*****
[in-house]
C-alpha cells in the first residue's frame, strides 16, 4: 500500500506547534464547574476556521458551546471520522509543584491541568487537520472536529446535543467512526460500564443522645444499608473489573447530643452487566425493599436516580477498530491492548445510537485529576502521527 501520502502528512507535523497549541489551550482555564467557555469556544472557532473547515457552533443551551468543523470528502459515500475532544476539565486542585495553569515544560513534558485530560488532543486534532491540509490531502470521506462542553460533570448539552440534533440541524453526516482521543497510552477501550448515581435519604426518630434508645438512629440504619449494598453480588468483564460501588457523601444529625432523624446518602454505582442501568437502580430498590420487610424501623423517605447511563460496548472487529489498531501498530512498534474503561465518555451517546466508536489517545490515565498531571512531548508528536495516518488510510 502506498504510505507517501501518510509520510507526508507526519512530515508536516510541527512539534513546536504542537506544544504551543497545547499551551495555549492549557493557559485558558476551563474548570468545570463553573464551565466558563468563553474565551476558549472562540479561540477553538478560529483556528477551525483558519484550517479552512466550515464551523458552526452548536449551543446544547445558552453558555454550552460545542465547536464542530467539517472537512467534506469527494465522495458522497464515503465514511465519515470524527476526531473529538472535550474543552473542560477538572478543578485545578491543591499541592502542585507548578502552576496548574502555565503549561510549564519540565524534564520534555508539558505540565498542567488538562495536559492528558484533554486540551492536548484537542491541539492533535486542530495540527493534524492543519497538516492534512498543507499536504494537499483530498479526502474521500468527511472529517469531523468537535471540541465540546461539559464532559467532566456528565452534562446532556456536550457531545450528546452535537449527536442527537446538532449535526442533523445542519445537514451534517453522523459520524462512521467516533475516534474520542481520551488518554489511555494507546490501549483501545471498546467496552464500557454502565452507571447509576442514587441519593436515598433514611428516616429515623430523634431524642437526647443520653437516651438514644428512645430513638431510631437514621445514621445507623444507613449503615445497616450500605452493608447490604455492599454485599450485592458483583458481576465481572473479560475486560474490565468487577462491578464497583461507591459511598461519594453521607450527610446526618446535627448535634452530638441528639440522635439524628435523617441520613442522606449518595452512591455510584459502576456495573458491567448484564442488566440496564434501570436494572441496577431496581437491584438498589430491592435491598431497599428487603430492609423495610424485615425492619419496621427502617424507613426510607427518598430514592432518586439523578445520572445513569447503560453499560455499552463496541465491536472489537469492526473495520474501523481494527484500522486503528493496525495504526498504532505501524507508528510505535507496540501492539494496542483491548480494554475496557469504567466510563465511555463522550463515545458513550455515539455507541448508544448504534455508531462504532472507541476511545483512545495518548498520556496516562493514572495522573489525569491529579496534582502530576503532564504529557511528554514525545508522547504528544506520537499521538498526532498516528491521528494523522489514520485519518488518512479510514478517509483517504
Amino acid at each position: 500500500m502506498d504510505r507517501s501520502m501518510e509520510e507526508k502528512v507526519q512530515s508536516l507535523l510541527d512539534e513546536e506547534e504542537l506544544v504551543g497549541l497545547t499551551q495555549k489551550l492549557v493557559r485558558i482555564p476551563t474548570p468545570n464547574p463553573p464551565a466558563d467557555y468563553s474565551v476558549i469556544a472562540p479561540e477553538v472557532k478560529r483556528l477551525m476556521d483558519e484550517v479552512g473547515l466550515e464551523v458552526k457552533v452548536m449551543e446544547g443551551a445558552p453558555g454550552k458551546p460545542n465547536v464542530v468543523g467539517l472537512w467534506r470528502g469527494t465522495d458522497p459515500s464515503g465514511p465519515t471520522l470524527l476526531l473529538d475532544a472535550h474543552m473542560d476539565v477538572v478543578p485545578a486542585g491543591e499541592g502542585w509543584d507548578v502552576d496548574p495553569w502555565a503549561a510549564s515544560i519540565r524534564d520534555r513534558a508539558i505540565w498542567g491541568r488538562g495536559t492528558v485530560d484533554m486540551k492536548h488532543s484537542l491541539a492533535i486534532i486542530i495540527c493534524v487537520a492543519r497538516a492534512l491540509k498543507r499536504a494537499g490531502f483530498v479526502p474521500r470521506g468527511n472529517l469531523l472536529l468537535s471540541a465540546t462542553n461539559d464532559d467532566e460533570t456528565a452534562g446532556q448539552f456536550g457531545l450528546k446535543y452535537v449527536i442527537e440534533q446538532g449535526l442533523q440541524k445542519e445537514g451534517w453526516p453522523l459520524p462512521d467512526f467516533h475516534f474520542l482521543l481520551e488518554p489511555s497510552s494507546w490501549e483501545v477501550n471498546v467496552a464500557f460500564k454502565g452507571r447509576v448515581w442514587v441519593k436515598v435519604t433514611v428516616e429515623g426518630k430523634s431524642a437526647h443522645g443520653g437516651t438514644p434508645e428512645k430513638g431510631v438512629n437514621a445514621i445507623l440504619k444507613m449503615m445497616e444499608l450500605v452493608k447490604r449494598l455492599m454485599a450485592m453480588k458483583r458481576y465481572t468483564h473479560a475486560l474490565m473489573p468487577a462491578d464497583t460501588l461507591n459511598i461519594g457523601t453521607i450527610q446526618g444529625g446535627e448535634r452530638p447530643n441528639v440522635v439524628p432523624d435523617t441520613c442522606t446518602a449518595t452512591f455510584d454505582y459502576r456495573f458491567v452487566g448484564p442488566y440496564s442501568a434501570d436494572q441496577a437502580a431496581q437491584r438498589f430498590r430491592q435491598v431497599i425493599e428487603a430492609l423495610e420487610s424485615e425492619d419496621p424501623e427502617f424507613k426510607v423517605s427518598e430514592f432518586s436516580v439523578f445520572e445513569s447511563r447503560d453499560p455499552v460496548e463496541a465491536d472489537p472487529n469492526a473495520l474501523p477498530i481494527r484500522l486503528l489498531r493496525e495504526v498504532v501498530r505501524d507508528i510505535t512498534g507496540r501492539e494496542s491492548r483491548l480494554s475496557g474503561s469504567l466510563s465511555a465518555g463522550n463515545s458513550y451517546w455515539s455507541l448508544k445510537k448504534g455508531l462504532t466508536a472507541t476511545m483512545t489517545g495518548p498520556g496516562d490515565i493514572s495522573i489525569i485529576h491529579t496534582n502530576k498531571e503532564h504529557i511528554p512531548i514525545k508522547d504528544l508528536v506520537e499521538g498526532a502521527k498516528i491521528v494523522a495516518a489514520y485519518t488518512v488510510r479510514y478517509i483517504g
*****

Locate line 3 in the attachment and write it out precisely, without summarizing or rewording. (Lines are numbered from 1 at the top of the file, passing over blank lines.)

Amino acid at each position: 500500500m502506498d504510505r507517501s501520502m501518510e509520510e507526508k502528512v507526519q512530515s508536516l507535523l510541527d512539534e513546536e506547534e504542537l506544544v504551543g497549541l497545547t499551551q495555549k489551550l492549557v493557559r485558558i482555564p476551563t474548570p468545570n464547574p463553573p464551565a466558563d467557555y468563553s474565551v476558549i469556544a472562540p479561540e477553538v472557532k478560529r483556528l477551525m476556521d483558519e484550517v479552512g473547515l466550515e464551523v458552526k457552533v452548536m449551543e446544547g443551551a445558552p453558555g454550552k458551546p460545542n465547536v464542530v468543523g467539517l472537512w467534506r470528502g469527494t465522495d458522497p459515500s464515503g465514511p465519515t471520522l470524527l476526531l473529538d475532544a472535550h474543552m473542560d476539565v477538572v478543578p485545578a486542585g491543591e499541592g502542585w509543584d507548578v502552576d496548574p495553569w502555565a503549561a510549564s515544560i519540565r524534564d520534555r513534558a508539558i505540565w498542567g491541568r488538562g495536559t492528558v485530560d484533554m486540551k492536548h488532543s484537542l491541539a492533535i486534532i486542530i495540527c493534524v487537520a492543519r497538516a492534512l491540509k498543507r499536504a494537499g490531502f483530498v479526502p474521500r470521506g468527511n472529517l469531523l472536529l468537535s471540541a465540546t462542553n461539559d464532559d467532566e460533570t456528565a452534562g446532556q448539552f456536550g457531545l450528546k446535543y452535537v449527536i442527537e440534533q446538532g449535526l442533523q440541524k445542519e445537514g451534517w453526516p453522523l459520524p462512521d467512526f467516533h475516534f474520542l482521543l481520551e488518554p489511555s497510552s494507546w490501549e483501545v477501550n471498546v467496552a464500557f460500564k454502565g452507571r447509576v448515581w442514587v441519593k436515598v435519604t433514611v428516616e429515623g426518630k430523634s431524642a437526647h443522645g443520653g437516651t438514644p434508645e428512645k430513638g431510631v438512629n437514621a445514621i445507623l440504619k444507613m449503615m445497616e444499608l450500605v452493608k447490604r449494598l455492599m454485599a450485592m453480588k458483583r458481576y465481572t468483564h473479560a475486560l474490565m473489573p468487577a462491578d464497583t460501588l461507591n459511598i461519594g457523601t453521607i450527610q446526618g444529625g446535627e448535634r452530638p447530643n441528639v440522635v439524628p432523624d435523617t441520613c442522606t446518602a449518595t452512591f455510584d454505582y459502576r456495573f458491567v452487566g448484564p442488566y440496564s442501568a434501570d436494572q441496577a437502580a431496581q437491584r438498589f430498590r430491592q435491598v431497599i425493599e428487603a430492609l423495610e420487610s424485615e425492619d419496621p424501623e427502617f424507613k426510607v423517605s427518598e430514592f432518586s436516580v439523578f445520572e445513569s447511563r447503560d453499560p455499552v460496548e463496541a465491536d472489537p472487529n469492526a473495520l474501523p477498530i481494527r484500522l486503528l489498531r493496525e495504526v498504532v501498530r505501524d507508528i510505535t512498534g507496540r501492539e494496542s491492548r483491548l480494554s475496557g474503561s469504567l466510563s465511555a465518555g463522550n463515545s458513550y451517546w455515539s455507541l448508544k445510537k448504534g455508531l462504532t466508536a472507541t476511545m483512545t489517545g495518548p498520556g496516562d490515565i493514572s495522573i489525569i485529576h491529579t496534582n502530576k498531571e503532564h504529557i511528554p512531548i514525545k508522547d504528544l508528536v506520537e499521538g498526532a502521527k498516528i491521528v494523522a495516518a489514520y485519518t488518512v488510510r479510514y478517509i483517504g